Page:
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PNS Daily Newscast - February 22, 2018 


President Trump holds a listening session at the White House as the demand for action to curb gun violence spreads across the nation; also on today's rundown; an Arizona ballot initiative would require 50 percent renewable energy by the year 2030; and a new report find local democracy is being "run-over" by Lyft and Uber.

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Threat of Tariffs Impacted Solar Jobs in 2017

Government investment helped increase China's share of worldwide solar cell and panel production from 7 percent in 2005 to 61 percent in 2012. (Pixabay)
Government investment helped increase China's share of worldwide solar cell and panel production from 7 percent in 2005 to 61 percent in 2012. (Pixabay)
February 13, 2018

DENVER – Nearly 10,000 jobs nationwide were lost in the solar industry in 2017, according to a new report released by The Solar Foundation.

But the group's eighth annual national jobs census also found that in states where solar is still ramping up, new jobs are on the rise.

Solar Foundation Senior Director Ed Gilliland says the long-term trend continues to show significant jobs growth.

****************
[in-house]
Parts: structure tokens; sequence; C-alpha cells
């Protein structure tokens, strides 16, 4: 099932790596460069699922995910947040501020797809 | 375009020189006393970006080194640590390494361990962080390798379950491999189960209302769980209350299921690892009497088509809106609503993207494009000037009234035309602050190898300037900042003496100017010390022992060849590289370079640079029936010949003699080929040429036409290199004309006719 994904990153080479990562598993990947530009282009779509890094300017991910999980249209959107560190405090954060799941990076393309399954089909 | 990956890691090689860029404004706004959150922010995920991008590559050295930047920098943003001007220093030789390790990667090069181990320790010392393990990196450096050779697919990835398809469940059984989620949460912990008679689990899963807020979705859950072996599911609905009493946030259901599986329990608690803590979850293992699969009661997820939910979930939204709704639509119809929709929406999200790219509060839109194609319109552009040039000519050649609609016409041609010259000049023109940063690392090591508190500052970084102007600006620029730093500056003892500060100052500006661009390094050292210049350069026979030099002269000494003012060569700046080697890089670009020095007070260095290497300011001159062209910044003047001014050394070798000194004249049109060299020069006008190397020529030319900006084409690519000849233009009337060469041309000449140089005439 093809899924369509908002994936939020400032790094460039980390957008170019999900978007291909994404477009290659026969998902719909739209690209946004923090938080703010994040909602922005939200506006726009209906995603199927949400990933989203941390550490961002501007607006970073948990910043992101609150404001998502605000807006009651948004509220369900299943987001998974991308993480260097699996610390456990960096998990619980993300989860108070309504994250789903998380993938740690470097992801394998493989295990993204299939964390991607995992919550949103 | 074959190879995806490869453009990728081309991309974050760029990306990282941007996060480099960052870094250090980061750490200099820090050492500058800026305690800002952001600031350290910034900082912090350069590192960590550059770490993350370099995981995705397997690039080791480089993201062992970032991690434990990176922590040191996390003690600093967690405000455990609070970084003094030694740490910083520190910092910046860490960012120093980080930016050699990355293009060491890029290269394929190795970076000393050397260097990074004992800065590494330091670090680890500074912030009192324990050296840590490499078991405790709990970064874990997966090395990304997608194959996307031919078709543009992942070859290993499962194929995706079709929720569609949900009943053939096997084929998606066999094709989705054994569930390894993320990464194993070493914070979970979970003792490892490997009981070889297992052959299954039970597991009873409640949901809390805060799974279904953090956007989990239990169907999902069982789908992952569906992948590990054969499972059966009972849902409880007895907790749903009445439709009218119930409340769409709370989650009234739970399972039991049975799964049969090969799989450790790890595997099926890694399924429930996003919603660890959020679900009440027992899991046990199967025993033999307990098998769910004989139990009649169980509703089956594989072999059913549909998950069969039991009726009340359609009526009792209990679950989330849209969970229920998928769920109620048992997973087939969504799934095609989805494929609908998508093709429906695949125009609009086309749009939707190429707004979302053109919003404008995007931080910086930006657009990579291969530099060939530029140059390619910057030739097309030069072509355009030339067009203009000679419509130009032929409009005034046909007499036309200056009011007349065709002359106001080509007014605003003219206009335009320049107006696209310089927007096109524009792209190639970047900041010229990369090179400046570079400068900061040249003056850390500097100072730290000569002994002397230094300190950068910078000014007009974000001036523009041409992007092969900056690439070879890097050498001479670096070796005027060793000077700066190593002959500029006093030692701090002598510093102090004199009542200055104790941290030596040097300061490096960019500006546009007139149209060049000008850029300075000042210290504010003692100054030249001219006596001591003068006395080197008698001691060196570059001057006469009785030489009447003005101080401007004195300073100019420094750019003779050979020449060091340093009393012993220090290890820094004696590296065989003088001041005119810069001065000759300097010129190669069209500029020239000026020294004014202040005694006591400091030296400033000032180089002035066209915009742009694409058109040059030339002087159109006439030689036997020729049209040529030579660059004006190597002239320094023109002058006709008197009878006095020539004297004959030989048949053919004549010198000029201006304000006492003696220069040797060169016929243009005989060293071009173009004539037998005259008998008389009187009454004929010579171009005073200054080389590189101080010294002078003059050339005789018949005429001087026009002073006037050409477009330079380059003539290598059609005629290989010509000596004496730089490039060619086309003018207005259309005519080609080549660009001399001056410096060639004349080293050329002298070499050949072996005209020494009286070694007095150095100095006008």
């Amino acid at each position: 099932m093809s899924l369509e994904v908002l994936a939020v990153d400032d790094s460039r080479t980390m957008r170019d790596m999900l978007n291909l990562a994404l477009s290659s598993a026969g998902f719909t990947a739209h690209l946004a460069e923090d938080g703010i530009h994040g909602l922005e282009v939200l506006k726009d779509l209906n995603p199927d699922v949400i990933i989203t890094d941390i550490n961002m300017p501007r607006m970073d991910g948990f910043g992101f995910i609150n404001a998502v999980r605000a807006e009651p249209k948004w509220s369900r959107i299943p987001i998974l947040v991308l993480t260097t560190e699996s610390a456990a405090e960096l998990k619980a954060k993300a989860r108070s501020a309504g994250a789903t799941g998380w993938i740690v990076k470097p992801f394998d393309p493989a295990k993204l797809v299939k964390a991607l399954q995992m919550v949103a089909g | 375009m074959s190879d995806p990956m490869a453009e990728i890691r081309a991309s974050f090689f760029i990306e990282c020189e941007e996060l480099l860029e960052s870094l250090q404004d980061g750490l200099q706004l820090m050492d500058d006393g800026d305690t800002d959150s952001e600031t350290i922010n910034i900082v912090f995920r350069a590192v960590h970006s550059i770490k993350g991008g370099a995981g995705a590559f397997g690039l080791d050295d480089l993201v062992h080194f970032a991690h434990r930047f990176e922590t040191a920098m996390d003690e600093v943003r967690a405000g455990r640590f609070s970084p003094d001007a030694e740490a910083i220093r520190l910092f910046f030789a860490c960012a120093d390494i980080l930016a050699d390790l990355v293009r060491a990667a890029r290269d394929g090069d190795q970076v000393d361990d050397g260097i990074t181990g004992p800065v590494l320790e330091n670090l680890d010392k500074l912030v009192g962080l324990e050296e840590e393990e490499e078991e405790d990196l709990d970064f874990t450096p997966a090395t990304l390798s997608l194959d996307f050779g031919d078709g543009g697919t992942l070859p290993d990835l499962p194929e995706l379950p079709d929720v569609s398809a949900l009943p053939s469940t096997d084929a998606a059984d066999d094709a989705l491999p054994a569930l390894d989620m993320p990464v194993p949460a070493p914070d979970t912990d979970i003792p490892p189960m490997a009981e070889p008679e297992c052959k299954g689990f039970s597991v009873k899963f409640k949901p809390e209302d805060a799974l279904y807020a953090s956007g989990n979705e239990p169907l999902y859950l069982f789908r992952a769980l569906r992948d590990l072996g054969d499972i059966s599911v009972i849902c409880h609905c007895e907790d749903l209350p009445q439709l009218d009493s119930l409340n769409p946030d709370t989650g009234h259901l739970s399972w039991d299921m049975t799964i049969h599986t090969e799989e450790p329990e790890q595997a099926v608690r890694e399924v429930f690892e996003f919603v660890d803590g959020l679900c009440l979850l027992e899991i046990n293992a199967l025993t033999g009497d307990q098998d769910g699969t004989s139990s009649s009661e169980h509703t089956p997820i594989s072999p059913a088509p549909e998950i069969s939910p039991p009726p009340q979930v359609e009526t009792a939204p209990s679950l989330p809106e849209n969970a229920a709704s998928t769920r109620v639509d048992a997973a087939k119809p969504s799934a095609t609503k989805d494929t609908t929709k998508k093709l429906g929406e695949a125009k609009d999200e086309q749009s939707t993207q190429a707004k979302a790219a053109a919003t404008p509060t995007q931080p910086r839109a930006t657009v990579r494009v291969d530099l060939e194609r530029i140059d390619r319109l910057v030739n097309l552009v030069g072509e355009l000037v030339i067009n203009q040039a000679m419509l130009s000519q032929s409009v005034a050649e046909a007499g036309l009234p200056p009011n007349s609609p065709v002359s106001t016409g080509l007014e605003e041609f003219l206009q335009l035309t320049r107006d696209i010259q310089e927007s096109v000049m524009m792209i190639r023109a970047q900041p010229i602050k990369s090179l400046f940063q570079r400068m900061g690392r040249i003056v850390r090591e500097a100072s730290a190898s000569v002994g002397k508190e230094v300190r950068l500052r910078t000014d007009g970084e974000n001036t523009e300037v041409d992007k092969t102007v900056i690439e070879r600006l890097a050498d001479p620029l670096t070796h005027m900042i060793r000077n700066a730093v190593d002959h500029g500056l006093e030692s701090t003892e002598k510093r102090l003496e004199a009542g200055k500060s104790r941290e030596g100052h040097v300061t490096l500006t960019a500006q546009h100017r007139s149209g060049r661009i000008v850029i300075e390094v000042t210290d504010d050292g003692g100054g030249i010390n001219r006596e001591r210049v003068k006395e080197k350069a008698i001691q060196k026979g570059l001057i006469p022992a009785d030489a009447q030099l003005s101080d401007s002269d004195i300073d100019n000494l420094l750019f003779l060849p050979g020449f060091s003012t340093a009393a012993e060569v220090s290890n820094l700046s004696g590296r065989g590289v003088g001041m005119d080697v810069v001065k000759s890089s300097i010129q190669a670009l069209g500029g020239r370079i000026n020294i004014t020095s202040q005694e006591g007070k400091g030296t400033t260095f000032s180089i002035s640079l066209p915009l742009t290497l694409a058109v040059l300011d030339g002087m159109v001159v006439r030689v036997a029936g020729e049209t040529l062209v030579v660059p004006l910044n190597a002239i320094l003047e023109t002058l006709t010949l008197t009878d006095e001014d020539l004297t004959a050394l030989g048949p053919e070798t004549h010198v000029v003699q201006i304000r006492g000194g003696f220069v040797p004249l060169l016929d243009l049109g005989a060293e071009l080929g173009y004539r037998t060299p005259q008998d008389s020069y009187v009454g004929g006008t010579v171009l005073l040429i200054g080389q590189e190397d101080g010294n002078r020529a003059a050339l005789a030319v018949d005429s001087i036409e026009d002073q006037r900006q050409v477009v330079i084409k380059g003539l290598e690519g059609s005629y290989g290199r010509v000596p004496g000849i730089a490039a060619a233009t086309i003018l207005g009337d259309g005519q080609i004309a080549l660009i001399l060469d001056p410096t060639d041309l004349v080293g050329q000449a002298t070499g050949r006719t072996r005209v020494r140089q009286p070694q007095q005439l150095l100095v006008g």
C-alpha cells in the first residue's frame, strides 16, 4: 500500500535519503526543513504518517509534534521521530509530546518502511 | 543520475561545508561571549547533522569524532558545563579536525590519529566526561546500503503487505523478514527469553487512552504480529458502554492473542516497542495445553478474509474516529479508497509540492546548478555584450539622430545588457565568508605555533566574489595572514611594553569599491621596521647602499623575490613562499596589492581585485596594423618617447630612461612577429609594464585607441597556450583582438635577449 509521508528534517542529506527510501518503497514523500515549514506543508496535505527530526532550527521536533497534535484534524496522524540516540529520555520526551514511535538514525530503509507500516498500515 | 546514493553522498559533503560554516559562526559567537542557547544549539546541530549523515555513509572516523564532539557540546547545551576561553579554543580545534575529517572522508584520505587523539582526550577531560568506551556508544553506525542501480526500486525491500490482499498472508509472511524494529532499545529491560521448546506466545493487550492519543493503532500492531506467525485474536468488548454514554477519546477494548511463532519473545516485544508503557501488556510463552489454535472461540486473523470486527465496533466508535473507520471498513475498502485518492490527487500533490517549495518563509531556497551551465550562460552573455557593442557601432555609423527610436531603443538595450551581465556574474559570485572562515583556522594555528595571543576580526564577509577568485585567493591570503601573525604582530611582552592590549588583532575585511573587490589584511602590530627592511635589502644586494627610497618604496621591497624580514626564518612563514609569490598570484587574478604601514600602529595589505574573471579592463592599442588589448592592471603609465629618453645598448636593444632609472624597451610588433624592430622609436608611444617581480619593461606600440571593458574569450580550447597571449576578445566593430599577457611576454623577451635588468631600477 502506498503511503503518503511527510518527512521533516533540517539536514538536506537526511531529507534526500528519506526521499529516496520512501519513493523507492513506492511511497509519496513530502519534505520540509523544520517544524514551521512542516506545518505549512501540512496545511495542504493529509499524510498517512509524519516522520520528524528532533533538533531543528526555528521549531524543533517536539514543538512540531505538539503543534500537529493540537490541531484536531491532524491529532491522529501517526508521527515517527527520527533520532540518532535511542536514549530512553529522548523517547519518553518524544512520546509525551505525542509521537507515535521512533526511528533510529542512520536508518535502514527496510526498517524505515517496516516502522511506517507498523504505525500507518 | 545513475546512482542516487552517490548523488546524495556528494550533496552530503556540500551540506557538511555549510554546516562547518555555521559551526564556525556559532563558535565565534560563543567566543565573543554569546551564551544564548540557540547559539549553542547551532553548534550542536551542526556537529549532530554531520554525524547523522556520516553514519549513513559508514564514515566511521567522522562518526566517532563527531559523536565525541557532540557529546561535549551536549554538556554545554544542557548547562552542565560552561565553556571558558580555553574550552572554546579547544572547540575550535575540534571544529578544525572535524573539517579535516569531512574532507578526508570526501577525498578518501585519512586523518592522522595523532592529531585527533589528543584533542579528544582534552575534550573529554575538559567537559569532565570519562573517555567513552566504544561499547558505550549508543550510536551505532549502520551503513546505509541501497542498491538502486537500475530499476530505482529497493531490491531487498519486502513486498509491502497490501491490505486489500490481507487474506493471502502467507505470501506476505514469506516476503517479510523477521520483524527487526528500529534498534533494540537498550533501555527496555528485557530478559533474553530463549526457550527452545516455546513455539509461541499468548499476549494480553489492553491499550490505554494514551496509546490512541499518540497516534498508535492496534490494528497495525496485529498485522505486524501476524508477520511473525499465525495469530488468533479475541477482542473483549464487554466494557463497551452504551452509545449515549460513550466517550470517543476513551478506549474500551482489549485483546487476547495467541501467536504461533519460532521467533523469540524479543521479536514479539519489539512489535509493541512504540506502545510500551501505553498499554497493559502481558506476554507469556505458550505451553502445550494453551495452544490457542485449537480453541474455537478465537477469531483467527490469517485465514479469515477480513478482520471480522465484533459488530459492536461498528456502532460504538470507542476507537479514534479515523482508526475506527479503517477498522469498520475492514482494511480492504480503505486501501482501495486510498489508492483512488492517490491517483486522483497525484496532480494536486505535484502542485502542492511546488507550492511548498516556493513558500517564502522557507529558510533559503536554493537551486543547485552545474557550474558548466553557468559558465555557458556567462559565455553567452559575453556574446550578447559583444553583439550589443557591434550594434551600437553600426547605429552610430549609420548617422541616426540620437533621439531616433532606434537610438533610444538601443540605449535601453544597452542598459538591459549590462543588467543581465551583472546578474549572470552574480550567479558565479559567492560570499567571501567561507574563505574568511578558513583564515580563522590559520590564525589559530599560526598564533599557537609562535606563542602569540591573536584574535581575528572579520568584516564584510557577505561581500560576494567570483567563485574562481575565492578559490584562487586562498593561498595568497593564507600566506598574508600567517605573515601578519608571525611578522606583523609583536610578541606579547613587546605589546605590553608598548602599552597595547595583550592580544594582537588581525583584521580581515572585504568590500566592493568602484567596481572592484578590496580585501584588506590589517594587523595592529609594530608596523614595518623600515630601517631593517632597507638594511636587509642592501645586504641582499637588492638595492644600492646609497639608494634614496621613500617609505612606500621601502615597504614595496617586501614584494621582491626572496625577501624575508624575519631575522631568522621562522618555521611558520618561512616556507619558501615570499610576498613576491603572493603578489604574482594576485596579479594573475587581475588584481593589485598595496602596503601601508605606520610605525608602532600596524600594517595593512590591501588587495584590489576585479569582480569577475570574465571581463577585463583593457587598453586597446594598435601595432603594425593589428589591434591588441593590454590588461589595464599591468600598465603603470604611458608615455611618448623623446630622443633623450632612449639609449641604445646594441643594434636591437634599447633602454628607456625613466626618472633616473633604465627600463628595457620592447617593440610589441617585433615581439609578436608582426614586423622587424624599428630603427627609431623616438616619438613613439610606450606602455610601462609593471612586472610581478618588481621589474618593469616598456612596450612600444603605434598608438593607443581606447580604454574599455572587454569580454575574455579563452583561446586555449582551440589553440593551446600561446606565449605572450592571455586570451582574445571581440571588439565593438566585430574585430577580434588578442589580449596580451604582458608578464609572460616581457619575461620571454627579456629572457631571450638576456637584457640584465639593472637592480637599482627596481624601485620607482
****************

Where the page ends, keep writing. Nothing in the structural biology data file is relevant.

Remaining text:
"Solar employs over twice as many people as employed in the coal industry, five times as many as employed in nuclear energy, and almost as many that are employed in natural gas," he explains.

The solar workforce has grown by 168 percent in the past seven years, from some 93,000 jobs in 2010 to more than 250,000 jobs in 2017. Gilliland says worries about the outcome of a trade case played a significant role in the loss of jobs.

Last year, the U.S. International Trade Commission ruled that cheaper solar panels from China were hurting U.S. manufacturers. In January, the Trump administration levied a levied a 30-percent tariff on those imports.

Gilliland says other state-level policies, such as reducing how much home-solar providers are compensated for delivering electricity to local grids, are also slowing growth.

He adds that the majority of solar manufacturers in the U.S. are not set up to produce cells and panels, and many are concerned the new tariffs will decrease demand overall, which could lead to even greater job loss.

"We have about 36,000 manufacturing jobs in the U.S. that work on solar," he notes. "That's a 48-percent increase since 2010. And most of those manufacturers do not manufacture cells or panels."

According to a U.S. Trade Representative fact sheet, state investment helped increase China's share of worldwide solar cell and panel production from seven percent in 2005 to 61 percent in 2012. The Trump administration's tariffs will decline over a four-year period.

Eric Galatas, Public News Service - CO